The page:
It won’t go on until March.  The economy wouldn’t take it.  But the bloody Tier 3 restrictions might well go on till March – the Welsh authorities are abandoning local lockdowns, but the English authorities seem dead set on pursuing them.  Like last time, the weather’s turned nice just as we aren’t supposed to be going anywhere.  I’d booked to go round Blackpool Illuminations on a heritage tram tomorrow.  It would have been lovely, in this weather.  And Blackpool’s desperate for tourism business.  But Greater Manchester and 1974-admin-borders Lancashire class as separate areas for Tier 3 travel restrictions purposes, so that was messed up a few weeks ago.  And now, with Lockdown II, the Illuminations have been switched off.  For the first time since 1939, when they had to be switched off so that they wouldn’t shine through the blackout.

The Tower remains lit, so that it can be a symbol of hope.

United’s terrible start to the season is not the fault of the virus, to be fair.   And it was really rather sweet of Andy Burnham to take a few minutes out to congratulate Coronation Street on its forthcoming 60th anniversary.   But what on earth were the idiots in charge of the University of Manchester thinking of when they decided to put metal fences round halls of residence in Fallowfield, as a “Covid security measure”?  I’m sure we’re all well aware that there’ve been issues with the virus spreading at universities, but you can’t just put fences around people’s accommodation, like a prison camp.  Most of the people living in halls are 18 or 19-year-old kids who’d never lived away from home until the middle of September.  Use a bit of sense, please.  Following an outcry by students and the general public, the fences are being removed a day after they were put up.

That particular cunning plan was so ridiculous that even Baldrick wouldn’t have come up with it.  However, two other cunning plans are supposed to offer more hope.  And, like everything else seems to do at the moment, they centre on the North West.  One is a “lateral flow” virus test which gives results in half an hour, and is being trialled in Blackburn.  The other is mass testing in Liverpool.   Mass testing was supposed to be being trialled in Salford earlier in the year, but it didn’t seem to get very far.  Maybe this’ll work better.  It’s being carried out by soldiers.  Who are being accommodated at Pontins in Southport.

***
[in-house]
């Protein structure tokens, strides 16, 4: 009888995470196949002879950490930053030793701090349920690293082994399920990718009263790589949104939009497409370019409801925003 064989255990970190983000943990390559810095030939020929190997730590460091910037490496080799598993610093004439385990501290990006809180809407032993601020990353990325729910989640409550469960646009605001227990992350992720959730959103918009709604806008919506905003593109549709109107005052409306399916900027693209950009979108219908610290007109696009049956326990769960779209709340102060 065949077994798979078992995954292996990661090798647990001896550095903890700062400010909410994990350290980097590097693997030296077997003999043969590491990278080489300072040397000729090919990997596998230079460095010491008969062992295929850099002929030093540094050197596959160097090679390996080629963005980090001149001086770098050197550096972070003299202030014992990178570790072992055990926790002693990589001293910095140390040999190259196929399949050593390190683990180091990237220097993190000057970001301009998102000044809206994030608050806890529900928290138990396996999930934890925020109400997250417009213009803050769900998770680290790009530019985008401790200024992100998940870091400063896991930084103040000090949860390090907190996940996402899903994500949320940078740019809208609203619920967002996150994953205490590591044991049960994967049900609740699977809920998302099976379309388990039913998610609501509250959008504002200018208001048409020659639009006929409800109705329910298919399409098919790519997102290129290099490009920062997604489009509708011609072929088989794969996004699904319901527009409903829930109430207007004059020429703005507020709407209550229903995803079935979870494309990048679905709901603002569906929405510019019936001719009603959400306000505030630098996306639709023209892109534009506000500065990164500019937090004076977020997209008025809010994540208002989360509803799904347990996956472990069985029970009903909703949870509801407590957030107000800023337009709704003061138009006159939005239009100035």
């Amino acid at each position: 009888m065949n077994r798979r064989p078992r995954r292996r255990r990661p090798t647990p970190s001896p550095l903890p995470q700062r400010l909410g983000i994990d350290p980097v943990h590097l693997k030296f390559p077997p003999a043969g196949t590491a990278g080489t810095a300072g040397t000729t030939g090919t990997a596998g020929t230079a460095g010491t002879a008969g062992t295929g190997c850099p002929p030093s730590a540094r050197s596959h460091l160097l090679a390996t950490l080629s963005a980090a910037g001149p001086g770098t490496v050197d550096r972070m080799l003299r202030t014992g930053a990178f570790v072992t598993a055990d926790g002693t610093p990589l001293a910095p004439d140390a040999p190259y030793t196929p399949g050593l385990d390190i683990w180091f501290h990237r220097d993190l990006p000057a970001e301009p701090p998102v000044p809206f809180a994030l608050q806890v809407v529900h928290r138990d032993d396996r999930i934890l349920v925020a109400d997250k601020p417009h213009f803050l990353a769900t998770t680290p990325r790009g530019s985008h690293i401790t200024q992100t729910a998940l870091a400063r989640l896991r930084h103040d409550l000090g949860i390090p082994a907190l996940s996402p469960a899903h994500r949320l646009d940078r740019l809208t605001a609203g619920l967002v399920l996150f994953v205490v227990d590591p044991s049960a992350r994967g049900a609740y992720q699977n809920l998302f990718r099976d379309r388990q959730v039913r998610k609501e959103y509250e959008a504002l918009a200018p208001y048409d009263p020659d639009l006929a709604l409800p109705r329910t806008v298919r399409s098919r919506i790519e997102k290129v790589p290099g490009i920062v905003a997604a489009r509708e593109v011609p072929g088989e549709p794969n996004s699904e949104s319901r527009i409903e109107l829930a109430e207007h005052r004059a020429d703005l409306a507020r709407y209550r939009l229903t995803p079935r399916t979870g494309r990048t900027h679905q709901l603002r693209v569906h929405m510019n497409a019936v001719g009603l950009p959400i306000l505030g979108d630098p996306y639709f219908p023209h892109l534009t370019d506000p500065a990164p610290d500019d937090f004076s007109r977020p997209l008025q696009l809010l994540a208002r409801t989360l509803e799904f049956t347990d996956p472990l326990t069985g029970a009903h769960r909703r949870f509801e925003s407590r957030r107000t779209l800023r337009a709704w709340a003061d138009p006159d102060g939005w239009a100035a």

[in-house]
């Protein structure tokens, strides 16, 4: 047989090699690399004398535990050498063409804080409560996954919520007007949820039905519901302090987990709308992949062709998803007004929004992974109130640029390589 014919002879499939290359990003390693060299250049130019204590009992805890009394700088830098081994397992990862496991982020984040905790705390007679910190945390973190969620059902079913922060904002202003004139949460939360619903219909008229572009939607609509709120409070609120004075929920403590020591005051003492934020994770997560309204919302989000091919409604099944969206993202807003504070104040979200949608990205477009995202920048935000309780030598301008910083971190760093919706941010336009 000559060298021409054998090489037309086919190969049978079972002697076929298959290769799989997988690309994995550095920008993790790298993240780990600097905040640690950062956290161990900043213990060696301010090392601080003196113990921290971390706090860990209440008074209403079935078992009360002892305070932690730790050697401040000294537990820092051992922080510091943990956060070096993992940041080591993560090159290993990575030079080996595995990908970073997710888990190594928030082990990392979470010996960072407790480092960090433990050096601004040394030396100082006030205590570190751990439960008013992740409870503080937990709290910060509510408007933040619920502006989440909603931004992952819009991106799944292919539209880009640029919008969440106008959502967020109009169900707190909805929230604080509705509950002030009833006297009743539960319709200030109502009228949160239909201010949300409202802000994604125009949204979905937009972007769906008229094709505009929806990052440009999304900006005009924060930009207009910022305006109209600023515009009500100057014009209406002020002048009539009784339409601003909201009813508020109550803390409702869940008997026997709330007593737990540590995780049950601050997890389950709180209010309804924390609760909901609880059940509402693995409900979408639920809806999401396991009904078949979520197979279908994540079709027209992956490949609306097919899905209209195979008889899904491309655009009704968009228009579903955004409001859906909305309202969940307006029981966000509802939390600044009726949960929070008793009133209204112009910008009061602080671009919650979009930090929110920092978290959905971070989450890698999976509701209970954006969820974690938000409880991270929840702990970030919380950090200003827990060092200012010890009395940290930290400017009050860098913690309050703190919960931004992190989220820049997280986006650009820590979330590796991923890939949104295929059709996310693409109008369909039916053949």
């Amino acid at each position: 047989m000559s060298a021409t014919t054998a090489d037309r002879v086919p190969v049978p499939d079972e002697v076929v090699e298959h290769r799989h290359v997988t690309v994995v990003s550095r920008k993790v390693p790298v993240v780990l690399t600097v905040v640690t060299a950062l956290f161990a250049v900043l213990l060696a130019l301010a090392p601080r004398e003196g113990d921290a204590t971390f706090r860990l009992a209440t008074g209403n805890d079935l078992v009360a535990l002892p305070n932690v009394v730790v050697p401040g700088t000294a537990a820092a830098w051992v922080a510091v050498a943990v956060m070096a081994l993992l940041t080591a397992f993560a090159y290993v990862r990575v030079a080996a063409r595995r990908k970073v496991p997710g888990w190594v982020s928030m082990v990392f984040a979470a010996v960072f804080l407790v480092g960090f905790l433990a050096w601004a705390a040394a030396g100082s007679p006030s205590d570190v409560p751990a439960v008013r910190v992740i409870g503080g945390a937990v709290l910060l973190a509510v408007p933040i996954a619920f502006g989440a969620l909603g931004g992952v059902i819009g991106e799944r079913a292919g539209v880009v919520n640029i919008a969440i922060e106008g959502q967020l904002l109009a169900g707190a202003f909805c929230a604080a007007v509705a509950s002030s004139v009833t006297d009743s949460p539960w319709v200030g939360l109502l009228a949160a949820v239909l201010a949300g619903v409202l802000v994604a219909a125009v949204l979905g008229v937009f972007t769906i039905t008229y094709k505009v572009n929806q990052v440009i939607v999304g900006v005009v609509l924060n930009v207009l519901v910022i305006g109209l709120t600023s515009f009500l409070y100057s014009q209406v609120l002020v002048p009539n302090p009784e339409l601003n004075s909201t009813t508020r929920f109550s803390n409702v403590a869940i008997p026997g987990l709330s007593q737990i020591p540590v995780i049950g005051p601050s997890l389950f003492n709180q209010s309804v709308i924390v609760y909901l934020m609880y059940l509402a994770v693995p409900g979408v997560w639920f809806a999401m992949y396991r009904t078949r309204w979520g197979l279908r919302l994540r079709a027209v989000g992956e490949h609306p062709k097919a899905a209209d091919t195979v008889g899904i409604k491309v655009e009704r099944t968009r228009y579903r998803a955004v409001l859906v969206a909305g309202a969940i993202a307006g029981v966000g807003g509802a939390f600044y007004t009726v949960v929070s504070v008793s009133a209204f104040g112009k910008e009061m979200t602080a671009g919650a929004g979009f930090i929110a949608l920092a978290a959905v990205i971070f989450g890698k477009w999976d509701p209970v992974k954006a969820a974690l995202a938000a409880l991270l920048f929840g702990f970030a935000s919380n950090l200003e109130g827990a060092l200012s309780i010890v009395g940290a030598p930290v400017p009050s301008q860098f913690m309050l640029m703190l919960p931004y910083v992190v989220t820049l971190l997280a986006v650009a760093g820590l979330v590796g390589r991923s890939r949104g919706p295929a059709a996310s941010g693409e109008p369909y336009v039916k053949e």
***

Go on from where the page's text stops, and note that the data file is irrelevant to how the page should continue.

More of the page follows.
It’s no better anywhere else.  And at least we aren’t about to massacre 17 million mink, which Denmark is having to do.

This won’t go on for ever.  Pandemics never do.  But it would be nice to be able to see some light at the end of the tunnel.  In the meantime, at least there are still lights on Blackpool Tower.  And, hey, at least public toilets are staying open during Lockdown II, so we haven’t got to cope with all that again.  And, if anyone’s actually read all that, thank you for reading, and please look after your physical and mental health x.

Lockdown II.  Here we go again …

Second Wave Week 6 – October 5th to 11th 2020 inclusive

 

 

Monday, October 5th

What a bloody fiasco.  Over 16,000 cases were missed due to this “computer glitch” – which was apparently because someone couldn’t manage to use Excel properly.  The setting they’d used didn’t pick up all the rows.  I mean, seriously?  I use Excel myself every day, and I’m hardly an IT whizz.  It’s not exactly difficult to use.  We’re now on over 12,500 cases a day.  Rates have soared over the weekend, even without the missing cases.  And most of the missing cases were in the north, so infection rates in all the local boroughs are way higher than we thought.  Manchester city centre now has the highest rate in the country – although it’s nearly all students.  Newcastle’s got a similar issue with students, but it’s not clear what’s causing the problem in Liverpool.  I could cry.  Just when I thought I could start looking forward to my holiday.

The good news is that deaths aren’t rising.  Most of the cases are in low risk groups.

Paris has closed all bars.  I wish they’d do that here.  The Czech Republic’s closed schools.  Moscow’s told elderly people to stay indoors.

Everyone’s just had enough.  We’ve been in local lockdown for over 2 months.  Most of us are keeping the rules.  But rates keep rising.  A load of jobs are going to go when the furlough system ends.  Oh, and Arsenal have made Gunnersaurus redundant.  People’s mental health is suffering, and there’s no end in sight.  Iran reckons it’s having a third wave.  And that ties in with what’s happened with previous pandemics.

Bleurgh.

 

Tuesday, October 6th

Things are not good.  Infections are up.  Hospital admissions are up.  Deaths are up.   New restrictions are to be imposed in Scotland, Northern Ireland and the Republic of Ireland.  For all the balls-up with the Excel spreadsheet, I’m not really blaming the authorities.  Most countries are in the same boat – Poland’s struggling particularly badly this week – and no-one knows what to do anywhere.